After the synth-driven, very polished Pagans in Vegas, Metric returned with a more guitar-driven, rock & roll-centric approach on their seventh album, 2018's Art of Doubt. Metric have never been shy about shifting their sound, and each time they do their core strengths never fade. Emily Haines' powerful voice and evocative lyrics, their rock-solid rhythm section, and their ability to craft immediately hooky modern rock; these things are out in full force on Art of Doubt. This time, the guitar playing of James Shaw makes the leap to a starring role. He's been great at playing a supporting role on their last few albums, but here his slashing guitar lines, rippling fills, and atmospheric pedal work give the songs a sometime gritty, sometime spacy edge that harks back to the 2005 album Live It Out. To match his energy and fiery playing, the whole band sounds energized in a way it certainly wasn't on Pagans in Vegas. Songs like "Dark Saturday" and "Art of Doubt" are whip-smart rockers that punch like heavyweights, with Shaw laying down spiky guitar and Haines pushing her vocals to the far edge. Less aggressive songs like "Dressed to Suppress" and "Risk" may not batter the speakers, but they do have a almost menacing Strokes-y swagger; "Love You Back" struts with a self-assured nature and they deliver a healthy number of slightly melancholy pop songs that tug at the heartstrings while injecting warm melodies into the bloodstream ("Now or Never Now" and "Seven Rules" are a couple of fine examples). They haven't done away with the synths entirely, as they feature heavily on the ballads (like "Anticipate" and the dreamy, album-ending "No Lights on the Horizon") and provide a sleek underpinning to most of the rest of the tracks. It's a thoroughly modern sound but it never feels overcooked, and the passion brought to the songs by Shaw -- and especially the always reliable Haines -- is impressive. Metric synthesize the stadium rock of Fantasies, the moody hookiness of Pagans in Vegas, and the new wave spunkiness of their early albums into something that's recognizably their own, instantly memorable and one of their best overall albums yet.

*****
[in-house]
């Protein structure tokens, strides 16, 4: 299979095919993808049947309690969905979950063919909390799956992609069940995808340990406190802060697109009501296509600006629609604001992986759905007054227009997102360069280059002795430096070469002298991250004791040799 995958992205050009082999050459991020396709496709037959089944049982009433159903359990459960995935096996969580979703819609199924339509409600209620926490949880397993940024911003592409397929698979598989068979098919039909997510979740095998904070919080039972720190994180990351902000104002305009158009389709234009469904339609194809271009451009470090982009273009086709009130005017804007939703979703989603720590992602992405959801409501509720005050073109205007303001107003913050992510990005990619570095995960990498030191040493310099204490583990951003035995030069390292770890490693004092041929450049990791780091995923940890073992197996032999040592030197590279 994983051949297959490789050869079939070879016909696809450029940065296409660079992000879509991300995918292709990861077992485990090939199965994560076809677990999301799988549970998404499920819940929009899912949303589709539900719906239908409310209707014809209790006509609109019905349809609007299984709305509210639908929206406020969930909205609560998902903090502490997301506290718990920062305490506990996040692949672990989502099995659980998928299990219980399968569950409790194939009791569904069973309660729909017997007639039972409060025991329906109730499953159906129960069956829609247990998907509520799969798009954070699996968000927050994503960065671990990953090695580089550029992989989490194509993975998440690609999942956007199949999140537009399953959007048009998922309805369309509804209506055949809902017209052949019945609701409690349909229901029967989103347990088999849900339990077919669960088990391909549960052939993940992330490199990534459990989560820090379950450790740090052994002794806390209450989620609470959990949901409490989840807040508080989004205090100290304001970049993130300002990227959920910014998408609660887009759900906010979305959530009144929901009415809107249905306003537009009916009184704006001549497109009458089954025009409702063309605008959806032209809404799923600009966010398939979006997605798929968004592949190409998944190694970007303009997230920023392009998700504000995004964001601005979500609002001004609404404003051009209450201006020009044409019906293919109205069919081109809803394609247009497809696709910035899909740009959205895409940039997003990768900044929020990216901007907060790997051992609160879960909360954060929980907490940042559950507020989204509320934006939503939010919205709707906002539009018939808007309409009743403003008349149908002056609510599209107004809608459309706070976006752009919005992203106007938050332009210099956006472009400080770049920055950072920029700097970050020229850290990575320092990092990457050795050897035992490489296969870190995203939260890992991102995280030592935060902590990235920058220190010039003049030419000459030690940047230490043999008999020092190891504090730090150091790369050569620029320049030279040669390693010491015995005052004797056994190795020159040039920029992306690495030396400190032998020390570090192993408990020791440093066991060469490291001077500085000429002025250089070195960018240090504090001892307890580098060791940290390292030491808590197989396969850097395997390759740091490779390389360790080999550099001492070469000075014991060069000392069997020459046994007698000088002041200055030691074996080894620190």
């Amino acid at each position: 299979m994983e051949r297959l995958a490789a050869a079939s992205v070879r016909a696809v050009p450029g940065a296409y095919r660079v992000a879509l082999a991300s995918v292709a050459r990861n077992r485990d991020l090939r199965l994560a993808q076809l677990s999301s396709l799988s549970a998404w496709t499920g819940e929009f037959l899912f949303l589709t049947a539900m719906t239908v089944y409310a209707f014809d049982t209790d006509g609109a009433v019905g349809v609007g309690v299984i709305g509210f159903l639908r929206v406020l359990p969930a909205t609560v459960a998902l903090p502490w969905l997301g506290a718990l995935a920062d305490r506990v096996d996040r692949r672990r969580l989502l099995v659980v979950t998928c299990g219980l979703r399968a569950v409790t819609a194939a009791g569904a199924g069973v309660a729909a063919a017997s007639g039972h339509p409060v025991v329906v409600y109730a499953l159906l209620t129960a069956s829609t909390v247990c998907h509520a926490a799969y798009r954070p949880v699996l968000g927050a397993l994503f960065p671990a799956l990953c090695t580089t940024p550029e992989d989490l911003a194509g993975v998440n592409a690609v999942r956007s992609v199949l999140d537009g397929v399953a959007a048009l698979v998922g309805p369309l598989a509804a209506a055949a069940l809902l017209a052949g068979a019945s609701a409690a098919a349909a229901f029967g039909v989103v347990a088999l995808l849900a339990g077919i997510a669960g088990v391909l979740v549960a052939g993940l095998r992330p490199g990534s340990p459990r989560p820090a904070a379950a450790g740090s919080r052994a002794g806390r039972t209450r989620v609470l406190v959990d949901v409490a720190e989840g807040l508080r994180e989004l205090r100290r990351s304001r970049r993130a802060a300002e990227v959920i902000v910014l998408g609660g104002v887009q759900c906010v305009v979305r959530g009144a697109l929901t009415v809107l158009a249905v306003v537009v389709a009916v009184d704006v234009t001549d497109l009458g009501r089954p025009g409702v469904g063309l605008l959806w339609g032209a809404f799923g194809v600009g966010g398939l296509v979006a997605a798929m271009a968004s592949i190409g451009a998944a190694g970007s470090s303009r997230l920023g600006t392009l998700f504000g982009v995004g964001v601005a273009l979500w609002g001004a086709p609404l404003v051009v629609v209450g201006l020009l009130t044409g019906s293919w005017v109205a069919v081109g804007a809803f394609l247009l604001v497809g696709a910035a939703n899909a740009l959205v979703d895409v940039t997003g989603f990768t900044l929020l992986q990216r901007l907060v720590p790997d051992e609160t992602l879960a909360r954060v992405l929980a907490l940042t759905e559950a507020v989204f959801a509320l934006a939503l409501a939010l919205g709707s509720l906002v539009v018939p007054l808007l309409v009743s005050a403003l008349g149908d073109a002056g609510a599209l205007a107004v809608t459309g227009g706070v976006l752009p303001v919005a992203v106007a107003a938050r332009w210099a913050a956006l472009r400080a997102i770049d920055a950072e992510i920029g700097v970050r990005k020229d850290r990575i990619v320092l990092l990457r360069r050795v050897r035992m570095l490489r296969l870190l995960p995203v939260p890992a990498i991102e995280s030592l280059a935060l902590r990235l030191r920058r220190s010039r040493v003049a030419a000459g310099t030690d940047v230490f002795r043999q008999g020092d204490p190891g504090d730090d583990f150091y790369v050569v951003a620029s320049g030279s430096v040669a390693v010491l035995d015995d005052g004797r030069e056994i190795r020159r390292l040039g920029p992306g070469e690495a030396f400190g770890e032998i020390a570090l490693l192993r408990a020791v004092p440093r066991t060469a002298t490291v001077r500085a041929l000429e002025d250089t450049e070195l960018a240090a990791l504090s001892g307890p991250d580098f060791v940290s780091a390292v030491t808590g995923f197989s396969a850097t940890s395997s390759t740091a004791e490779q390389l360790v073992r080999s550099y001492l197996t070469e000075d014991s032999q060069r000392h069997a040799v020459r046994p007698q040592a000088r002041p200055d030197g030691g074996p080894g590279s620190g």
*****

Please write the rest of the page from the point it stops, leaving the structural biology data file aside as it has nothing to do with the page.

AllMusic Review by Tim Sendra